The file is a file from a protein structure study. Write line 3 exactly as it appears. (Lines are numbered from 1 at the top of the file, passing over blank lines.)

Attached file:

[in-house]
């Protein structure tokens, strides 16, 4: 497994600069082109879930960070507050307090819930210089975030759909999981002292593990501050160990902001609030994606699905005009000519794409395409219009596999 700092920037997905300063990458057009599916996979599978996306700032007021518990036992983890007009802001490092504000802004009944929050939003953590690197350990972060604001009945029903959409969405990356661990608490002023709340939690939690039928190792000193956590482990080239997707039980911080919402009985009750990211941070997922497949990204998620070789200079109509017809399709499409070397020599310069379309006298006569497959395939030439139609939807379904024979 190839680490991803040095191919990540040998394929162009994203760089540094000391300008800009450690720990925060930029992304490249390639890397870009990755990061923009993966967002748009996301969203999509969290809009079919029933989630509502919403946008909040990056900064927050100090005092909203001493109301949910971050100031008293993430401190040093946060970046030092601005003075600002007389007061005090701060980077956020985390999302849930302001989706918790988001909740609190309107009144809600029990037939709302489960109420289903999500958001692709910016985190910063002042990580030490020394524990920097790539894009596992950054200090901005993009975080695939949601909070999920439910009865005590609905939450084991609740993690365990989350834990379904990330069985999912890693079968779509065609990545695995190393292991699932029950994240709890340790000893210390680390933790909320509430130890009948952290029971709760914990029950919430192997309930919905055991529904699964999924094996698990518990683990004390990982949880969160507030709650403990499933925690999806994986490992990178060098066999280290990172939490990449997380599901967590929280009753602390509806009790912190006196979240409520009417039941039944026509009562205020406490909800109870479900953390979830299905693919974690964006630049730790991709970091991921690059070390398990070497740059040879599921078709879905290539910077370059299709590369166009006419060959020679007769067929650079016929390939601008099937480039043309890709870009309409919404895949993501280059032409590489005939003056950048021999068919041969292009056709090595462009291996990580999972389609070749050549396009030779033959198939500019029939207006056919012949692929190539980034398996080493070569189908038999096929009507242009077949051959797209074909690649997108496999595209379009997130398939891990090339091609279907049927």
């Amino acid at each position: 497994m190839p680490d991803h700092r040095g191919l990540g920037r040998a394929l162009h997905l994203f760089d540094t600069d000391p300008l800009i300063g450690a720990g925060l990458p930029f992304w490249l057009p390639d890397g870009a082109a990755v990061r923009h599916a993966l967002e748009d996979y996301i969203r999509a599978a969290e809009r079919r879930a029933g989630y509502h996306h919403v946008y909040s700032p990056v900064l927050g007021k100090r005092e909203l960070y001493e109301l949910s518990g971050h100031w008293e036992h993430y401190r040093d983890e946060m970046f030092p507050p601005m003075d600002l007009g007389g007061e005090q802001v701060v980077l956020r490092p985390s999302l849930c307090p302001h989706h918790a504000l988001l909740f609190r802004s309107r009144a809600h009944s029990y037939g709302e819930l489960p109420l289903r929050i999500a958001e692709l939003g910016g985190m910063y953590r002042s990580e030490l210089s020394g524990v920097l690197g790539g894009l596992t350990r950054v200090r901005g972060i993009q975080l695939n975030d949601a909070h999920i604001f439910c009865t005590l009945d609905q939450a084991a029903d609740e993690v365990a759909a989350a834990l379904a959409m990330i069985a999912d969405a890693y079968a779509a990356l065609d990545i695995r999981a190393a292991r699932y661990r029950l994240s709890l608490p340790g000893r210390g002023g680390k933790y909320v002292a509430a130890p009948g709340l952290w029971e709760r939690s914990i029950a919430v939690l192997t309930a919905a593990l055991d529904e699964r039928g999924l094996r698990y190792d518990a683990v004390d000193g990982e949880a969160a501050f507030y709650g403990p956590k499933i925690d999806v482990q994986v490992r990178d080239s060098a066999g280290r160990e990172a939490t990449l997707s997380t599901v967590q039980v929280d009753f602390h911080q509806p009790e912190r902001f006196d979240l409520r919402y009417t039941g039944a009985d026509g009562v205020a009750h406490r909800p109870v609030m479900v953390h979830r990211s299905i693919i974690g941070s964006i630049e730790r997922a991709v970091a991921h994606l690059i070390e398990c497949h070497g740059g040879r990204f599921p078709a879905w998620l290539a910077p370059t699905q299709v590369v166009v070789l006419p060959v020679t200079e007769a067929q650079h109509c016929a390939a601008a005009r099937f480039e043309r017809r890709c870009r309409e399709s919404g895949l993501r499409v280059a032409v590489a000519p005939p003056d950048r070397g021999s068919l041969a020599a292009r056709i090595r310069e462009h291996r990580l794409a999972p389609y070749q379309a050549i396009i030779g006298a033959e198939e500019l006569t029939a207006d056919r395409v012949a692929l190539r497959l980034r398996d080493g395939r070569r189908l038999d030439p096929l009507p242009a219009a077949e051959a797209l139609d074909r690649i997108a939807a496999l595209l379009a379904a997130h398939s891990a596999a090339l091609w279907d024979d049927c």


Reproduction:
């Amino acid at each position: 497994m190839p680490d991803h700092r040095g191919l990540g920037r040998a394929l162009h997905l994203f760089d540094t600069d000391p300008l800009i300063g450690a720990g925060l990458p930029f992304w490249l057009p390639d890397g870009a082109a990755v990061r923009h599916a993966l967002e748009d996979y996301i969203r999509a599978a969290e809009r079919r879930a029933g989630y509502h996306h919403v946008y909040s700032p990056v900064l927050g007021k100090r005092e909203l960070y001493e109301l949910s518990g971050h100031w008293e036992h993430y401190r040093d983890e946060m970046f030092p507050p601005m003075d600002l007009g007389g007061e005090q802001v701060v980077l956020r490092p985390s999302l849930c307090p302001h989706h918790a504000l988001l909740f609190r802004s309107r009144a809600h009944s029990y037939g709302e819930l489960p109420l289903r929050i999500a958001e692709l939003g910016g985190m910063y953590r002042s990580e030490l210089s020394g524990v920097l690197g790539g894009l596992t350990r950054v200090r901005g972060i993009q975080l695939n975030d949601a909070h999920i604001f439910c009865t005590l009945d609905q939450a084991a029903d609740e993690v365990a759909a989350a834990l379904a959409m990330i069985a999912d969405a890693y079968a779509a990356l065609d990545i695995r999981a190393a292991r699932y661990r029950l994240s709890l608490p340790g000893r210390g002023g680390k933790y909320v002292a509430a130890p009948g709340l952290w029971e709760r939690s914990i029950a919430v939690l192997t309930a919905a593990l055991d529904e699964r039928g999924l094996r698990y190792d518990a683990v004390d000193g990982e949880a969160a501050f507030y709650g403990p956590k499933i925690d999806v482990q994986v490992r990178d080239s060098a066999g280290r160990e990172a939490t990449l997707s997380t599901v967590q039980v929280d009753f602390h911080q509806p009790e912190r902001f006196d979240l409520r919402y009417t039941g039944a009985d026509g009562v205020a009750h406490r909800p109870v609030m479900v953390h979830r990211s299905i693919i974690g941070s964006i630049e730790r997922a991709v970091a991921h994606l690059i070390e398990c497949h070497g740059g040879r990204f599921p078709a879905w998620l290539a910077p370059t699905q299709v590369v166009v070789l006419p060959v020679t200079e007769a067929q650079h109509c016929a390939a601008a005009r099937f480039e043309r017809r890709c870009r309409e399709s919404g895949l993501r499409v280059a032409v590489a000519p005939p003056d950048r070397g021999s068919l041969a020599a292009r056709i090595r310069e462009h291996r990580l794409a999972p389609y070749q379309a050549i396009i030779g006298a033959e198939e500019l006569t029939a207006d056919r395409v012949a692929l190539r497959l980034r398996d080493g395939r070569r189908l038999d030439p096929l009507p242009a219009a077949e051959a797209l139609d074909r690649i997108a939807a496999l595209l379009a379904a997130h398939s891990a596999a090339l091609w279907d024979d049927c």